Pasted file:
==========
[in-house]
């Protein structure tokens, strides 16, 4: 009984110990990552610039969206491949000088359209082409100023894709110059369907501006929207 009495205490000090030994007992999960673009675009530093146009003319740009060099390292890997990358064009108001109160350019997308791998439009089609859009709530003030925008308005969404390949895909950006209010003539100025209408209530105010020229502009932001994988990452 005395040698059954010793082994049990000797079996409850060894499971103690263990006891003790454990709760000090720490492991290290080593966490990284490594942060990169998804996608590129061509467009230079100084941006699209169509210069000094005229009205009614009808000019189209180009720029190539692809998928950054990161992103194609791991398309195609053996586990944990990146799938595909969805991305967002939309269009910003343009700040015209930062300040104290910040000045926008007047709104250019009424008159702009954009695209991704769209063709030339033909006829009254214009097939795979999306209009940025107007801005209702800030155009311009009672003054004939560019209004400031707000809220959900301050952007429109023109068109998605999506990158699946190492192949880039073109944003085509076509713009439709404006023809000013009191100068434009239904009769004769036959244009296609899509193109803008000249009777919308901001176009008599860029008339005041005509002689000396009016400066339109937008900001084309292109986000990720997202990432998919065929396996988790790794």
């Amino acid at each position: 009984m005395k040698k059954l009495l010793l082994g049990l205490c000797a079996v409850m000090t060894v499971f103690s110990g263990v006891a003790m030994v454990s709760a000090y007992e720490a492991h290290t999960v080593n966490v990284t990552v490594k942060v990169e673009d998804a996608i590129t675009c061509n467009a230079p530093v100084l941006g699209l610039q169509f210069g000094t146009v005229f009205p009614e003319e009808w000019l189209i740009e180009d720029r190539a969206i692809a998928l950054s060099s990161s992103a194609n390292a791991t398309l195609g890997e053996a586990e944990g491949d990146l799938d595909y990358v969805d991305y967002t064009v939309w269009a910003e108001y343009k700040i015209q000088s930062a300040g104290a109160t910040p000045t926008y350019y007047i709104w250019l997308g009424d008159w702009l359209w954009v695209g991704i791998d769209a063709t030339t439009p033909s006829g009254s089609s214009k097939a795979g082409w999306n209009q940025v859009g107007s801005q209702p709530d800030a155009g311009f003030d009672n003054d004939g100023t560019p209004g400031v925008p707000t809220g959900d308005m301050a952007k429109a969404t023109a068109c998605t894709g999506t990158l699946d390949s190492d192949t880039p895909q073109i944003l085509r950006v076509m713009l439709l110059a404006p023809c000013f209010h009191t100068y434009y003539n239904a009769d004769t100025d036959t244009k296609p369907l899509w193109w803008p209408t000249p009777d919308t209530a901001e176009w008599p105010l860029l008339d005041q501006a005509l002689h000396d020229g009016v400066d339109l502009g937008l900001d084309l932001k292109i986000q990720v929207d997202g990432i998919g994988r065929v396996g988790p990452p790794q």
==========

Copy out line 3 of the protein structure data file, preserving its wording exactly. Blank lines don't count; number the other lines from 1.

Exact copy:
């Amino acid at each position: 009984m005395k040698k059954l009495l010793l082994g049990l205490c000797a079996v409850m000090t060894v499971f103690s110990g263990v006891a003790m030994v454990s709760a000090y007992e720490a492991h290290t999960v080593n966490v990284t990552v490594k942060v990169e673009d998804a996608i590129t675009c061509n467009a230079p530093v100084l941006g699209l610039q169509f210069g000094t146009v005229f009205p009614e003319e009808w000019l189209i740009e180009d720029r190539a969206i692809a998928l950054s060099s990161s992103a194609n390292a791991t398309l195609g890997e053996a586990e944990g491949d990146l799938d595909y990358v969805d991305y967002t064009v939309w269009a910003e108001y343009k700040i015209q000088s930062a300040g104290a109160t910040p000045t926008y350019y007047i709104w250019l997308g009424d008159w702009l359209w954009v695209g991704i791998d769209a063709t030339t439009p033909s006829g009254s089609s214009k097939a795979g082409w999306n209009q940025v859009g107007s801005q209702p709530d800030a155009g311009f003030d009672n003054d004939g100023t560019p209004g400031v925008p707000t809220g959900d308005m301050a952007k429109a969404t023109a068109c998605t894709g999506t990158l699946d390949s190492d192949t880039p895909q073109i944003l085509r950006v076509m713009l439709l110059a404006p023809c000013f209010h009191t100068y434009y003539n239904a009769d004769t100025d036959t244009k296609p369907l899509w193109w803008p209408t000249p009777d919308t209530a901001e176009w008599p105010l860029l008339d005041q501006a005509l002689h000396d020229g009016v400066d339109l502009g937008l900001d084309l932001k292109i986000q990720v929207d997202g990432i998919g994988r065929v396996g988790p990452p790794q």